Being a parent means that you often have hunches about your children. Hunches that tend to be pretty accurate and on point.
Sometimes, those hunches may lead you to find out things about your teen that are upsetting, or surprising or that you might wish you didn’t know.
But these are your mama instincts and you need to trust them. More importantly, your teen needs you to trust them.
Especially if you’re concerned that they may be dealing with mental health issues like anxiety.
Often our teens don’t know how to express what is going on with them. They me be afraid, ashamed or embarrassed.
This is why we need to pay close attention, follow our “hunches” and look for teenage behavior that shows stress and anxiety.
Then we can be there for them and get them the support they need. In many cases, it is so much better when we can recognize they are struggling and intervene early.
If you’re worried your teen son or teen daughter might have anxiety, here are some signs to look for that can help confirm those mama instincts.
What To Look Out For To See If Your Teen Has Anxiety
Often, our teens will exhibit visual signs that are indicators they are struggling with anxiety. They may be very obvious, but sometimes they are more subtle. That’s why it’s important for us to be observant and to make sure that even as busy as our teens get, that we have moments each day where we’re checking in on them.
Here are some of the most common signs of stress in your teenager:
Your teen just cannot ever seem to be relaxed
Even when it’s the weekend and your home without any plans, does your teen still seem uptight and nervous? Are they having trouble sleeping?
Our teens absolutely can be moody, but if they’re suddenly jittery or always on edge and even routine things are throwing them for a loop you need to take notice. And while it’s not unusual for them to stay up later now that they are getting older, they shouldn’t be having trouble falling asleep when they get tired or be waking up many times during the night. These all point to the possibility of anxiety and should not be ignored.
(P.S. these can also be signs of cell phone addiction, so you may want to limit cell phone time and make sure it’s not in their room with them at night)
Every little thing seems to make them “snap”
You know what I’m talking about, right?
Those moments when out of the blue your typically pleasant teen just suddenly “snaps” and starts yelling, pulling away or slamming doors. Anxiety often can express itself in our teenagers as anger. So, if your teen is unable to control or suppress their anger or starts having unusual rage fits, they may be dealing with anxiety issues that they don’t know how to handle.
Their grades have begun to slip
Schoolwork can often get put on the back burner by teens when dealing with issues of anxiety. Sometimes they may be having Teen Test Anxiety ,which becomes a problem in high school as teens begin to worry about their grades and getting into college. This can be a simpler issue to address.
However, if you notice that your teen’s grades start to drop and continue to decline, it may be time to start paying closer attention to them and their behavior to see if there are other signs of anxiety or other issues going on.
Your teen says that they are constantly feeling ill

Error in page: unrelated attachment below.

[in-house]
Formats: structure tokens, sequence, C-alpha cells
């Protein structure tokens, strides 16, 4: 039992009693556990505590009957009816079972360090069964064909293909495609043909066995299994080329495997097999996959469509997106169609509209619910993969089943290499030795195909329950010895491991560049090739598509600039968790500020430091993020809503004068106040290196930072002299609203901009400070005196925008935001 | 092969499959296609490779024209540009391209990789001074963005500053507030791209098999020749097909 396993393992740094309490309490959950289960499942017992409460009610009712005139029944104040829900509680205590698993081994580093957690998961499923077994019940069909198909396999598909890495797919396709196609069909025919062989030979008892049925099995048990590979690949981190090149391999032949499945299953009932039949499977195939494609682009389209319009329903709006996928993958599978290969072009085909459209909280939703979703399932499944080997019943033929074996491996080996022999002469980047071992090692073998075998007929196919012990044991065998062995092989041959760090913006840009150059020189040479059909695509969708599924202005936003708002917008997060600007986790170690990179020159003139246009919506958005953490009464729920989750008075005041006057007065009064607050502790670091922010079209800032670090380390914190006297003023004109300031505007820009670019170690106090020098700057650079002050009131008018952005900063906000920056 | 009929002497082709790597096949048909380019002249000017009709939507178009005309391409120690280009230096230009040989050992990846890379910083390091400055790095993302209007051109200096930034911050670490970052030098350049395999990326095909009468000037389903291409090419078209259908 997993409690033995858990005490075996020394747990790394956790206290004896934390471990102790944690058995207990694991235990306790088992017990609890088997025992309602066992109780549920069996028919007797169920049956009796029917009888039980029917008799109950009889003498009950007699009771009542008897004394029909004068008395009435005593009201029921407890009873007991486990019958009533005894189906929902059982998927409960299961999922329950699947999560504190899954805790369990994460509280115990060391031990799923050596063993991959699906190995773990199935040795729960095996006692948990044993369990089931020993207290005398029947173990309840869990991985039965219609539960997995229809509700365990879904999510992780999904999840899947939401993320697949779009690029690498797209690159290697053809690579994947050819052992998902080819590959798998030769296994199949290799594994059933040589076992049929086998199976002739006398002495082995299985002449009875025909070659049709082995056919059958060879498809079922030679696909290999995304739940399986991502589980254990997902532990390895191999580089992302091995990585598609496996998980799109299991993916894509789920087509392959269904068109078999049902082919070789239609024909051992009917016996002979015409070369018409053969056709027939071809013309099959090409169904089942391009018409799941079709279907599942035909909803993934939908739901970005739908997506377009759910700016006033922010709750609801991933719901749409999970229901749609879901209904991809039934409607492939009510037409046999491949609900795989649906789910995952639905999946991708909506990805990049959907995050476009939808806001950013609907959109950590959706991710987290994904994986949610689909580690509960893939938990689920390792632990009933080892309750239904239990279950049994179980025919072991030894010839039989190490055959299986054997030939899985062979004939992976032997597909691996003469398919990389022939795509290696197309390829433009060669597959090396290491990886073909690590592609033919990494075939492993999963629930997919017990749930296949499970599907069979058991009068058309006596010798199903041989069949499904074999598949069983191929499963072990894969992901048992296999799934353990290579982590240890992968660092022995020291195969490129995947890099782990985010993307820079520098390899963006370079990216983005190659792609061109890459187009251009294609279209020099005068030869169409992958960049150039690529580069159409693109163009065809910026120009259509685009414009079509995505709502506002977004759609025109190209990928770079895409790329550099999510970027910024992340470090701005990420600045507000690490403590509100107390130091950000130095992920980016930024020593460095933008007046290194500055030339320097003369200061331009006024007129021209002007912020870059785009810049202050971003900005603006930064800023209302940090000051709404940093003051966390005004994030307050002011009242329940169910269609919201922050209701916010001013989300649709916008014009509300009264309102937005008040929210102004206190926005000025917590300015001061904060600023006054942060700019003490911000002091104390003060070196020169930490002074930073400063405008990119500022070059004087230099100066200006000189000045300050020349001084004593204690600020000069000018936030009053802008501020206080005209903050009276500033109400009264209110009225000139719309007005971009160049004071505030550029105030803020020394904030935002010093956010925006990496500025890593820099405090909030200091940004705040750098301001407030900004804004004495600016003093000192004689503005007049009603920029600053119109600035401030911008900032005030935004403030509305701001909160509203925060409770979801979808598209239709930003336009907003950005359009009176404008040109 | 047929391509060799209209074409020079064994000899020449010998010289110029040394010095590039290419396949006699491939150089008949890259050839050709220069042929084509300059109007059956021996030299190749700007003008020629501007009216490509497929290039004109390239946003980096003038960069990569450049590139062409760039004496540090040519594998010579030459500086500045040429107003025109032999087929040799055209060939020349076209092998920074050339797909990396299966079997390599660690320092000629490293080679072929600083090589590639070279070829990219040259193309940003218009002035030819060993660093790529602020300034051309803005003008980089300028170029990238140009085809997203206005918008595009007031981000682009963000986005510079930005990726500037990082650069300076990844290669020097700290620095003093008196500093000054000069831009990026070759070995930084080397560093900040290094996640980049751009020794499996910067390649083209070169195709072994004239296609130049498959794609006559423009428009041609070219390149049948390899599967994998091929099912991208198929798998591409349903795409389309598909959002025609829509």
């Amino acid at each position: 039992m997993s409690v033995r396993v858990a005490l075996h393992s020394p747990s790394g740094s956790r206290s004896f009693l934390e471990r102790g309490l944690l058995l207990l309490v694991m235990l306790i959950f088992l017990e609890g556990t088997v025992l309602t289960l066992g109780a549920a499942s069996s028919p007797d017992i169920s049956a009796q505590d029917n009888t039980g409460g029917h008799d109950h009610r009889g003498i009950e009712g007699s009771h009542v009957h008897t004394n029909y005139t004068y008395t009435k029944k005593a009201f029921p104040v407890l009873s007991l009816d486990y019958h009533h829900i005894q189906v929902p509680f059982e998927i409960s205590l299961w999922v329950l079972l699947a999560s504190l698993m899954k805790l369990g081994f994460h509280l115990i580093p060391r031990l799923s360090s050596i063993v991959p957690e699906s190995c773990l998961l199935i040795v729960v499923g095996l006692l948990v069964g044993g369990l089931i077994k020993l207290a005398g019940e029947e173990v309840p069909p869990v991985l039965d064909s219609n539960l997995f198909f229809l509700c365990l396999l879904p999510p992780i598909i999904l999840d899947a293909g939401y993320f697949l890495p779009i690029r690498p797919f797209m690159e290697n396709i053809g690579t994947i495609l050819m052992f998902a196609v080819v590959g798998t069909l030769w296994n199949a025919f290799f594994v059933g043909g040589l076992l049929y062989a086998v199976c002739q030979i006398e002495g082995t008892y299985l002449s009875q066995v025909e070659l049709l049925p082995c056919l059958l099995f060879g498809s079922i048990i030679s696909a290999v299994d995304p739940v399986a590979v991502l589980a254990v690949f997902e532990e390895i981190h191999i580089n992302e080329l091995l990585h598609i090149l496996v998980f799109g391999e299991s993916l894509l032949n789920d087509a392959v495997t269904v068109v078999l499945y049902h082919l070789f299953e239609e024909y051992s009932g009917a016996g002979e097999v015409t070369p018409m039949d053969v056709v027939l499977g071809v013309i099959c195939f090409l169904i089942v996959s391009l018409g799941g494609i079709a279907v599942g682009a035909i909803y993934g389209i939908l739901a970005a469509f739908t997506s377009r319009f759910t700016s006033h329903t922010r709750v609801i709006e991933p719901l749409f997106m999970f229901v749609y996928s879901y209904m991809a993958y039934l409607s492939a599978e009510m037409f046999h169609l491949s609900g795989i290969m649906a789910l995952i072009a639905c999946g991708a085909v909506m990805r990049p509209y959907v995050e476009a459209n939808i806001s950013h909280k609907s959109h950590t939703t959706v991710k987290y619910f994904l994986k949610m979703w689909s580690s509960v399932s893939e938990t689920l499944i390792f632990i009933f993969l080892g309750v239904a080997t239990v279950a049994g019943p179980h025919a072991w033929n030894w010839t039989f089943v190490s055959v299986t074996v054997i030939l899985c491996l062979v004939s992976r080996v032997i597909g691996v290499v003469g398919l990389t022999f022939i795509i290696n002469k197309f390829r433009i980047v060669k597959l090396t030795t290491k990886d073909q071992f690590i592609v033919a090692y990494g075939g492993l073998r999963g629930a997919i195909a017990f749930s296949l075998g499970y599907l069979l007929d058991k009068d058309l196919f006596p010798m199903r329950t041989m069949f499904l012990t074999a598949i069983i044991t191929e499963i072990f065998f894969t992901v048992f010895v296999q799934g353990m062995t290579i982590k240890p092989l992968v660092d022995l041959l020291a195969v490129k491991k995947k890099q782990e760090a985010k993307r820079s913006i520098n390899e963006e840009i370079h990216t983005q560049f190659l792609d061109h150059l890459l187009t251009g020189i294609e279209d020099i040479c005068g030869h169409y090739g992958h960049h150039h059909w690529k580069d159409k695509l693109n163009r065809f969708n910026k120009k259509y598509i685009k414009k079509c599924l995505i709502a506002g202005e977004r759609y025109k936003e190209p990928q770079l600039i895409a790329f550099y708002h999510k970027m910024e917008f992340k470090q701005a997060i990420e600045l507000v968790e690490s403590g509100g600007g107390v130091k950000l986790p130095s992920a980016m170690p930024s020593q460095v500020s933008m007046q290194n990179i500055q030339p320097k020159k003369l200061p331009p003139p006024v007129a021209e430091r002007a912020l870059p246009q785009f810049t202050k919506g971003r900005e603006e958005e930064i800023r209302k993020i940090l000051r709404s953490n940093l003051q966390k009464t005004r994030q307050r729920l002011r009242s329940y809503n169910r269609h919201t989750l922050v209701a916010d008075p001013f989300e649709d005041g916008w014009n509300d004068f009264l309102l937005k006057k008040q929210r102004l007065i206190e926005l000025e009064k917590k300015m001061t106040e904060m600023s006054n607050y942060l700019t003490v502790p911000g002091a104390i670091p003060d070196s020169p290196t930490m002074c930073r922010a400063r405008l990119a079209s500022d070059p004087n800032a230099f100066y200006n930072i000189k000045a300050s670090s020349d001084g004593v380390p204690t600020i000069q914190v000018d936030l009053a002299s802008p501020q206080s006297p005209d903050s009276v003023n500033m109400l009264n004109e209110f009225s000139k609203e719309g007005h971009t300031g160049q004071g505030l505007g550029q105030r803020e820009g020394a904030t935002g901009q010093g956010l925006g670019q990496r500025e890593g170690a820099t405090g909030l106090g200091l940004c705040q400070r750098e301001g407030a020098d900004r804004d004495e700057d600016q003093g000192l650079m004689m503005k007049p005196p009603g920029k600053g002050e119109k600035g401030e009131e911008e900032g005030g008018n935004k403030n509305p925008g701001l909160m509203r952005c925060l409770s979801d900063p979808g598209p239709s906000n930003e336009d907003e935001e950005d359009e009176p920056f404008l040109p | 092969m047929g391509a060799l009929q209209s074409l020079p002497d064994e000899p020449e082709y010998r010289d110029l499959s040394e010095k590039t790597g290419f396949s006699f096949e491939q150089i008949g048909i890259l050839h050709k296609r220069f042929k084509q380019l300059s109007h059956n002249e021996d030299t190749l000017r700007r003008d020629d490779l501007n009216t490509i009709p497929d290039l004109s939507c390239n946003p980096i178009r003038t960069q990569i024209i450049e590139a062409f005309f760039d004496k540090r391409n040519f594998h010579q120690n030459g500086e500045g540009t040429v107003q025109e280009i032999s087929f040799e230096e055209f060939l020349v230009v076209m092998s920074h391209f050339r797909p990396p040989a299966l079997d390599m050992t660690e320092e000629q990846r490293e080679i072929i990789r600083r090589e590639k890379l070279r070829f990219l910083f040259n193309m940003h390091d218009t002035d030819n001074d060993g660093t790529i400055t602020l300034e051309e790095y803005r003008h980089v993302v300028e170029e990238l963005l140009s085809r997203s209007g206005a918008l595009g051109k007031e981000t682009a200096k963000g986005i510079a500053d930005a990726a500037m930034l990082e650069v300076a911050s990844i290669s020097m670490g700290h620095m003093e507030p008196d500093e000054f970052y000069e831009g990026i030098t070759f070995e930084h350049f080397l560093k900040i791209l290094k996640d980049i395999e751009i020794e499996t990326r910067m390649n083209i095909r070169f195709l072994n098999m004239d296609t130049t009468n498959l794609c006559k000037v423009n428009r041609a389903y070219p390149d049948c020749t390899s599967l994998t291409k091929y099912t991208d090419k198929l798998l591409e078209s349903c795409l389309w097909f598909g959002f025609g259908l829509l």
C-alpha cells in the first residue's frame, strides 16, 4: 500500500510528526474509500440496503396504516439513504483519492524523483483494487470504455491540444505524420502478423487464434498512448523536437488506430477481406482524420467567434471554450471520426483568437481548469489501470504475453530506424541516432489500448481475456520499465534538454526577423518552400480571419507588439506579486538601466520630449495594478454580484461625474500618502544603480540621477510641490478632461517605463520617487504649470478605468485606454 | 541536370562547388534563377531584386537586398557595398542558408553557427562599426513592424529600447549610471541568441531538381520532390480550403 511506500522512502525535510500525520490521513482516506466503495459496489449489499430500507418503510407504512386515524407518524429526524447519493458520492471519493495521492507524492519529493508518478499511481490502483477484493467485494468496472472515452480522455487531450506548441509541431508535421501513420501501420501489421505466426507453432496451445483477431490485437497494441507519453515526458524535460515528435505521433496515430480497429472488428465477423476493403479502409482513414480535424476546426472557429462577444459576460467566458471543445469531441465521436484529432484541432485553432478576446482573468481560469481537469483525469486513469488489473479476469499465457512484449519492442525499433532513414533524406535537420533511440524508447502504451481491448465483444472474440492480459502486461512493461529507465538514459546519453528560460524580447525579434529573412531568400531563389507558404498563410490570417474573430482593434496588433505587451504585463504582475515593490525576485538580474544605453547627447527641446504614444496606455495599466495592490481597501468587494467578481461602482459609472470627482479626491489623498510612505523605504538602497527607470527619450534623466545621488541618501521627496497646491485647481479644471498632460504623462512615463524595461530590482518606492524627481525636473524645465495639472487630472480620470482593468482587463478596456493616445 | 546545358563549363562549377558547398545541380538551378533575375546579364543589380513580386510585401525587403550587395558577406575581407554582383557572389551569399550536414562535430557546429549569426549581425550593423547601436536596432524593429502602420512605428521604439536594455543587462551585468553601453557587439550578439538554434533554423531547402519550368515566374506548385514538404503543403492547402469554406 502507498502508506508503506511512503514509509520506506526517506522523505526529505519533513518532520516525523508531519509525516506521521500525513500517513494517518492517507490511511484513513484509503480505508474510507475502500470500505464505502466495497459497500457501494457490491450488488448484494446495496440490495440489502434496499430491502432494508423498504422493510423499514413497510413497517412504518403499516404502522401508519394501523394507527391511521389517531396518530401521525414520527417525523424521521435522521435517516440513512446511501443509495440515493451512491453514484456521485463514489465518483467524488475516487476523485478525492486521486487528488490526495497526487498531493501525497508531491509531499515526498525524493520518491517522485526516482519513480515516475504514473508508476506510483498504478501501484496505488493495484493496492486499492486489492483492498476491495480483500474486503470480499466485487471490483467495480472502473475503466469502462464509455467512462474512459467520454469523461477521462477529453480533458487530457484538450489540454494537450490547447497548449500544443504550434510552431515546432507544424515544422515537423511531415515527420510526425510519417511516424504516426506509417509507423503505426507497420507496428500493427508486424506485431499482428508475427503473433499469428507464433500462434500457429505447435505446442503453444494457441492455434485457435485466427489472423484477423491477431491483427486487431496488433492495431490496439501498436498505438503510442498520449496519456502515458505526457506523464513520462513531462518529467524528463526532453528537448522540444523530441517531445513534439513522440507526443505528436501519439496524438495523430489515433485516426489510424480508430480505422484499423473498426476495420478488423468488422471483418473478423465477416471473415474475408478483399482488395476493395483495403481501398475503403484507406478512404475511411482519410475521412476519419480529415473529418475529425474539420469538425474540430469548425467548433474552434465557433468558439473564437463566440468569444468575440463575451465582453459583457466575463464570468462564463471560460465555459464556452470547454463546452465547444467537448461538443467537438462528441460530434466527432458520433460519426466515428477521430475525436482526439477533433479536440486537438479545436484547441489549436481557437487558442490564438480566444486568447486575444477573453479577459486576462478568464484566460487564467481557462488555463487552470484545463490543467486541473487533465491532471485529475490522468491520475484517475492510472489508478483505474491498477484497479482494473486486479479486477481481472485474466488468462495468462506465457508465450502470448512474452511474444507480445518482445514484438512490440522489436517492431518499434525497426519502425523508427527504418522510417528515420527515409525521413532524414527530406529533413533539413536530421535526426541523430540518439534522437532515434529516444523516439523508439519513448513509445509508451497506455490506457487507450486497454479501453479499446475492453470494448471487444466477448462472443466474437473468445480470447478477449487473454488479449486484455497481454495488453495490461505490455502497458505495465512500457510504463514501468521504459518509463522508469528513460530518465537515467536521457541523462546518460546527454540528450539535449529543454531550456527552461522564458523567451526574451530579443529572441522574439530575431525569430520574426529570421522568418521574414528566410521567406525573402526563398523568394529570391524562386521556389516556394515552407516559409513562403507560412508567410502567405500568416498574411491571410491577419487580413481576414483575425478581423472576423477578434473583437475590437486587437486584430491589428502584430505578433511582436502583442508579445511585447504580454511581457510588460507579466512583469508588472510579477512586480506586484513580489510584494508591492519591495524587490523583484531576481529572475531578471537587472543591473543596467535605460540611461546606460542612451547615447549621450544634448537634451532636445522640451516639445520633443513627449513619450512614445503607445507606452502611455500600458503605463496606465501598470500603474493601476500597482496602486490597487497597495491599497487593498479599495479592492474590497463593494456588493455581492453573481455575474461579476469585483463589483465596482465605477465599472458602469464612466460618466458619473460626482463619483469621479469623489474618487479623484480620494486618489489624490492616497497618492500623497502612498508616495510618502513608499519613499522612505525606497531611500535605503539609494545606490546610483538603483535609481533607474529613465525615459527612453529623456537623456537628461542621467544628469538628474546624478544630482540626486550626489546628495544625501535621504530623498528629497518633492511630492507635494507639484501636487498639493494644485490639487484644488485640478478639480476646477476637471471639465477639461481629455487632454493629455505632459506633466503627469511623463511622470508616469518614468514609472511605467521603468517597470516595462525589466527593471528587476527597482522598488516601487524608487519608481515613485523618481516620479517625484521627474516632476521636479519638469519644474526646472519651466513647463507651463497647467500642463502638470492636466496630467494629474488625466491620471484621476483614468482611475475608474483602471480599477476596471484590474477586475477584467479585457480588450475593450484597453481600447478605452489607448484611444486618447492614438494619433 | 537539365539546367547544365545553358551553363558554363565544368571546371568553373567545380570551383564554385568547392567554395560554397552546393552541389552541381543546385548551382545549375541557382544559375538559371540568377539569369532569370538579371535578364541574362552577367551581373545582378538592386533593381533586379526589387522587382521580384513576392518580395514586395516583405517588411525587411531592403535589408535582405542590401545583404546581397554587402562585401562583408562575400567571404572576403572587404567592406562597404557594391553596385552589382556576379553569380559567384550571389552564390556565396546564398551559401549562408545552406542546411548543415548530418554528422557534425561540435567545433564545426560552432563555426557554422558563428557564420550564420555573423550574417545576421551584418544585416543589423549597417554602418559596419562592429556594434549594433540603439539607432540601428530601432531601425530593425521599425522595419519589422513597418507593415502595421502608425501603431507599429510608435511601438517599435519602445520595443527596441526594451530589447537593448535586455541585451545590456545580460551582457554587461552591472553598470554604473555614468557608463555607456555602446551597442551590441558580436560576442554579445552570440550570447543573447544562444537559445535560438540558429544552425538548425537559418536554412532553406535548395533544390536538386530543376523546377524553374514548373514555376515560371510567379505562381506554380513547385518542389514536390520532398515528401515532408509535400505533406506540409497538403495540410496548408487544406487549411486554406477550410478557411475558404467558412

So many times our bodies will start to reflect what is going on with us emotionally before we’re even aware of the larger problem. It is not unusual at all for anxiety to manifest in physical symptoms for teenagers.
If your teen starts to suffer from frequent stomach aches, headaches or fatigue, these could all be signs of anxiety. If you’re noticing they seem to be complaining of not feeling well more often, talk to them about how they’ve been feeling to see if it might be the underlying cause. (Of course, if you suspect something more serious, take them to the nearest ER!)
Their social skills have suddenly taken a turn for the worse
Anxiety is one of those things that takes on many different forms.
If your typically active and spotlight-seeking child is suddenly shying away from attention and the public, this can definitely be a sign. You may also notice your teen start to distance themselves from friends or lose interest in many activities they used to enjoy. When a teen starts to withdraw for any reason, it should be a point of concern and it is important for parents to try to get to the root cause of this change in behavior.
Keep in mind that just because you have a hunch that your child is dealing with anxiety issues, that doesn’t mean your teen knows that is what is going on with them. Don’t assume if you bring up the term with them that they will make the connection in terms of how they are feeling.
It’s important to keep in mind that they may not fully understand all the emotions they are dealing with, so address the topic and situation with care. Talk to your teen in a respectful and non-confrontational manner and help them understand that this isn’t an unusual thing to go through at their age. In fact, it’s common for adults too.
The sooner that you can identify the behaviors of teenage stress and anxiety, the better chance you have of intervening before things get too far. You can help them process what is happening, give them tools to cope with their teen anxiety or when necessary seek outside support services. There is nothing wrong with admitting your child is struggling and it isn’t something you as a parent has done wrong. What’s most important is making them feel loved and secure while you find the best approach for getting through this together.